“Do you remember being the only little White girl who would swim in the public pool?”
Three times in as many months I have been asked this question by as many hometown African American lady friends.
The answer? Honestly? No.
“Do you remember teaching the Black kids how to swim?”
Sort of. I remember that if you couldn’t swim, you couldn’t play in the deep end. You couldn’t play with me. I remember that I was lucky enough to get swimming lessons. I remember that everybody’s Mama and Daddy couldn’t afford to give them lessons every summer.
Here’s what else I remember. I remember that I lived right across the street from the swimming pool – the cat bird seat, if you will. I remember that it was a sparkling oasis of ice cold, blue chlorination in an otherwise miserably hot, dry South Alabama town. I remember that I had a lot of friends and we played Marco Polo, and raced, and did crazy dives off the diving board.
I remember that if my grandfather took me to the creek, there were no other children to play with. It was just me. And Baw. And the river.
Now that you mention it, though, most of those pool friends were, indeed, Black. Now that you mention it, I do remember getting called nasty names, names that I will not repeat, because of who my friends were. Now that you mention it, I didn’t care what those hateful people said then — and I don’t care now. They weren’t going to change me. They weren’t going to stop me from playing with my friends. They weren’t going to stop me from going to the pool.
I remember thinking, how sad for them that they feel that way. How sad that they would deny themselves the fun of the public pool because of their prejudice. How sad that they would give up a whole afternoon of playing with some of the most fun people I knew just because of the color of their skin.
Back then, back in the early 70s, a few people felt compelled to say hateful, ugly things, but they had to approach me, look me in the eye, and speak their awful words out loud. They had to risk the possibility of a swift kick in the shins. Now though, thanks to social media, people are able to spew their vitriol right out in public for all the world to see — a glowing screen separating them from the real world and the black and blue consequences. And spew they do. Freely. Recklessly. Thoughtlessly.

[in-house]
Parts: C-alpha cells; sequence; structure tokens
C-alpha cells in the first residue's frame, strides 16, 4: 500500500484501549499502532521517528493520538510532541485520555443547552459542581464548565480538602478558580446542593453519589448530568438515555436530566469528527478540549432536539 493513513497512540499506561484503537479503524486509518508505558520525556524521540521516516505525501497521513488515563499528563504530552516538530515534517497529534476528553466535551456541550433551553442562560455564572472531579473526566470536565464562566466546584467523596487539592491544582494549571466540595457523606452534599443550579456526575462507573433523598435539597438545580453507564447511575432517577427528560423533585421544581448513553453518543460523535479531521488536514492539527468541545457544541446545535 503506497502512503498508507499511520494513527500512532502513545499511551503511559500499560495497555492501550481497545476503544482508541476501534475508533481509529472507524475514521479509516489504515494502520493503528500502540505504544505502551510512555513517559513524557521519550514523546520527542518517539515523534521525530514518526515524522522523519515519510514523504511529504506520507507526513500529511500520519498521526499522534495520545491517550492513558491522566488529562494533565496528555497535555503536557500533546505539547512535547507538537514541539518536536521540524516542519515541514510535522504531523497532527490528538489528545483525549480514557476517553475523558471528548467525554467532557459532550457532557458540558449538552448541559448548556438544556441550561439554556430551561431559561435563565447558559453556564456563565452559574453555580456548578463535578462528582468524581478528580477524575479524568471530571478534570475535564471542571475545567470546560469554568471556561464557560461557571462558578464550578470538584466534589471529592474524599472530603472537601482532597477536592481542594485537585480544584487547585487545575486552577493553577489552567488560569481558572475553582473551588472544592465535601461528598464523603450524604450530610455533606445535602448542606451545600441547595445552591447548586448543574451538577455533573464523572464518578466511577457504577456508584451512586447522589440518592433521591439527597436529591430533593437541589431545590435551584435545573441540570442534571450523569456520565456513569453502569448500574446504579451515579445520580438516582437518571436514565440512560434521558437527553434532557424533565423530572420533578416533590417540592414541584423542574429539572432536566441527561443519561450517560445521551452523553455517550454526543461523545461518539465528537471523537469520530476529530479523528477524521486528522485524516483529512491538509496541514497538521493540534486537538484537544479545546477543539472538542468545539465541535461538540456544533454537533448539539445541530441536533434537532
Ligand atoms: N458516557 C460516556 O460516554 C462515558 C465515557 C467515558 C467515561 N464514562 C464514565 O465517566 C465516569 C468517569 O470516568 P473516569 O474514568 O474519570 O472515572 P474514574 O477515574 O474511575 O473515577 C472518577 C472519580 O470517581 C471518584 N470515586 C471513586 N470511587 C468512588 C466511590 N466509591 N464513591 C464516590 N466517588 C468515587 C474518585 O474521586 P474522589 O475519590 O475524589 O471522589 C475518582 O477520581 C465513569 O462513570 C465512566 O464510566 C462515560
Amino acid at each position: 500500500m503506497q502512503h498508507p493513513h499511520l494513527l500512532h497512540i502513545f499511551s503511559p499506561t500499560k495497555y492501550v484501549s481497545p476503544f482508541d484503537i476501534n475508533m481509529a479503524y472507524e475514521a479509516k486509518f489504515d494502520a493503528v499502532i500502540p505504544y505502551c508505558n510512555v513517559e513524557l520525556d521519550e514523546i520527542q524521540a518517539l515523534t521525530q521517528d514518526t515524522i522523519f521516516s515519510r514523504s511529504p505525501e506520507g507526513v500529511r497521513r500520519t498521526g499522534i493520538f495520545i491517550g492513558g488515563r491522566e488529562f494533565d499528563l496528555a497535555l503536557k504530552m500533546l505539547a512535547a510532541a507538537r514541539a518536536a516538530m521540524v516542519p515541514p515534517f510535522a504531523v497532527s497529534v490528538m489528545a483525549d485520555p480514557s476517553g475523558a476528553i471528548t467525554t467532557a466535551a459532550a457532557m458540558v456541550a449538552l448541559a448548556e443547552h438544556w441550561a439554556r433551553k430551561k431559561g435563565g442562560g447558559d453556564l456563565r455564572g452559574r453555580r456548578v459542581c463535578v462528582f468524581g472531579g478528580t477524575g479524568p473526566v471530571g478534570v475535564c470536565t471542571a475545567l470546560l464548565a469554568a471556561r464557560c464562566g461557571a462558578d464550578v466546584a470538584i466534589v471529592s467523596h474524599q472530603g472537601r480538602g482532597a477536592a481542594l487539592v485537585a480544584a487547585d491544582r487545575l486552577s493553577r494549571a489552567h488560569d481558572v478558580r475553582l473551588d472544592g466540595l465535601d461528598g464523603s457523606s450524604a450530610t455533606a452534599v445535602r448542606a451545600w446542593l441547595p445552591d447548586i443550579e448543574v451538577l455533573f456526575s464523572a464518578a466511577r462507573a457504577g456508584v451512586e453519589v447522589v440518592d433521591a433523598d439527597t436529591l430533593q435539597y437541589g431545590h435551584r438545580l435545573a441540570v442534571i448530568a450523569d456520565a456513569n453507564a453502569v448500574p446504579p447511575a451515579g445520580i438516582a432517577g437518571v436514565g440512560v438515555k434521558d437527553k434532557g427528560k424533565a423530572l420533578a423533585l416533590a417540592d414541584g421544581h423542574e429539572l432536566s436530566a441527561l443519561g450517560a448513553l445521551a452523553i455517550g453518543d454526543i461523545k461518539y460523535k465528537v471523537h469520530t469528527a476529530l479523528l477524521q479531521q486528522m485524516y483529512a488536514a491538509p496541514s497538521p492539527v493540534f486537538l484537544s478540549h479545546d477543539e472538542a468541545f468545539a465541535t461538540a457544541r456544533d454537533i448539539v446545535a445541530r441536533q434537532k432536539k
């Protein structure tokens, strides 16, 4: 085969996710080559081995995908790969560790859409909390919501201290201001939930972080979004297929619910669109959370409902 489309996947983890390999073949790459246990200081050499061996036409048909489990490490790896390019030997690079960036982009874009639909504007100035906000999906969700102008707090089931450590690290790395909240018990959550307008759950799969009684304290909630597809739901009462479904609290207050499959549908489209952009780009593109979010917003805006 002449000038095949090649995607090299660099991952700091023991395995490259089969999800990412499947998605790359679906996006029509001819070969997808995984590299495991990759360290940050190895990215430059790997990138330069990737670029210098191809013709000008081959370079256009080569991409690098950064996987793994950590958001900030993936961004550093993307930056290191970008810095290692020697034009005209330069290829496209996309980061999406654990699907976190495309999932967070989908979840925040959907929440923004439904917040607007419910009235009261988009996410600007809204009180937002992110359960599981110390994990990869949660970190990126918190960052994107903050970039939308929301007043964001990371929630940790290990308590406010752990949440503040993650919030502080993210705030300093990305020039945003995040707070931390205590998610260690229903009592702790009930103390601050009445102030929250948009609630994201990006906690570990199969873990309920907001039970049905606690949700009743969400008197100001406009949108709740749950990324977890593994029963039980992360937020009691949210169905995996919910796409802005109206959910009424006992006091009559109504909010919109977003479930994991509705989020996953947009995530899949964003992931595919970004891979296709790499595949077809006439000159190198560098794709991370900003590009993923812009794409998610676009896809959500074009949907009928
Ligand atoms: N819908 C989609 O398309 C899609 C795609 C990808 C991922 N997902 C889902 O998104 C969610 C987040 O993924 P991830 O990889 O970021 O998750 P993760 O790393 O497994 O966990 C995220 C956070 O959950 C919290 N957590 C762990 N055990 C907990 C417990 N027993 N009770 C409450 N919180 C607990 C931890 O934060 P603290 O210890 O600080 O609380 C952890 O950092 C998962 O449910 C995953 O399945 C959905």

Freedom of Speech is a right that we all have. It is a right I am thankful for, just like I am thankful for all of the freedoms we are granted by virtue of the fact that we are Americans. Freedoms that are unique to us, to the United States. Freedoms that many, many other people would give anything for. But just because you have this right, doesn’t mean you have to exercise it. As Granny used to say, sometimes it is better to be quiet and thought a fool than to open your mouth and prove it.
This election season, played out on Facebook, has shown me an unprecedented amount of ignorance, selfishness, and hate. I have seen some of the most disgusting displays of prejudice — racial, gender, economical, sexual orientation — you name it. Forget about the least of these! Forget about loving thy neighbor as thyself! To hell with you, Samaritan!
Well I wasn’t raised that way. I was raised by a Mother who took groceries to shut-ins no matter what side of the tracks they lived on. I was raised by a Father who taught English at a historically Black community college during the Civil Rights era. They instilled in me that you should help those who could not help themselves without question, without judgment. I was raised to stand up for what I thought was right and to defend those weaker than me. I was raised to treat everyone – old, young, Black, White, rich, poor – with courtesy and with respect. I was raised at the pool.
Don’t be alone at the river. Alone with hate, greed, and prejudice. Why don’t you come to the pool and play in the deep end with me?